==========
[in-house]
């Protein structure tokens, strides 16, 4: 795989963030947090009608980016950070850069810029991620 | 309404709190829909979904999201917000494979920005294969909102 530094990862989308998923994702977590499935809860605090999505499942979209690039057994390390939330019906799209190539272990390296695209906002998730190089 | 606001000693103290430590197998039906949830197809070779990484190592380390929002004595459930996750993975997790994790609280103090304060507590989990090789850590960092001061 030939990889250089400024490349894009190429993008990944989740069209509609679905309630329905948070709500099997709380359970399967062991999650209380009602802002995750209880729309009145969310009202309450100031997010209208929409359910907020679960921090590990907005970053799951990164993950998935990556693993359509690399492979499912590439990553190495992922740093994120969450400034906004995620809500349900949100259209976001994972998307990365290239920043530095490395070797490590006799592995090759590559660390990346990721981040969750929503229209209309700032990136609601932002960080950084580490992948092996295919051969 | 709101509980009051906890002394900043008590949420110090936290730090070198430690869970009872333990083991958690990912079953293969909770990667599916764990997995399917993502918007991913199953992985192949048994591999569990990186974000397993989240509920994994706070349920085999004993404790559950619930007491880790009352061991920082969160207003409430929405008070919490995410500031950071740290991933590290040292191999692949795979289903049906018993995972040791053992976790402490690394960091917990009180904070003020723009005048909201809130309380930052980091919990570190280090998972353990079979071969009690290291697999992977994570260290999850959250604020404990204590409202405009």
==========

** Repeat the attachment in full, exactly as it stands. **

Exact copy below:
[in-house]
């Protein structure tokens, strides 16, 4: 795989963030947090009608980016950070850069810029991620 | 309404709190829909979904999201917000494979920005294969909102 530094990862989308998923994702977590499935809860605090999505499942979209690039057994390390939330019906799209190539272990390296695209906002998730190089 | 606001000693103290430590197998039906949830197809070779990484190592380390929002004595459930996750993975997790994790609280103090304060507590989990090789850590960092001061 030939990889250089400024490349894009190429993008990944989740069209509609679905309630329905948070709500099997709380359970399967062991999650209380009602802002995750209880729309009145969310009202309450100031997010209208929409359910907020679960921090590990907005970053799951990164993950998935990556693993359509690399492979499912590439990553190495992922740093994120969450400034906004995620809500349900949100259209976001994972998307990365290239920043530095490395070797490590006799592995090759590559660390990346990721981040969750929503229209209309700032990136609601932002960080950084580490992948092996295919051969 | 709101509980009051906890002394900043008590949420110090936290730090070198430690869970009872333990083991958690990912079953293969909770990667599916764990997995399917993502918007991913199953992985192949048994591999569990990186974000397993989240509920994994706070349920085999004993404790559950619930007491880790009352061991920082969160207003409430929405008070919490995410500031950071740290991933590290040292191999692949795979289903049906018993995972040791053992976790402490690394960091917990009180904070003020723009005048909201809130309380930052980091919990570190280090998972353990079979071969009690290291697999992977994570260290999850959250604020404990204590409202405009």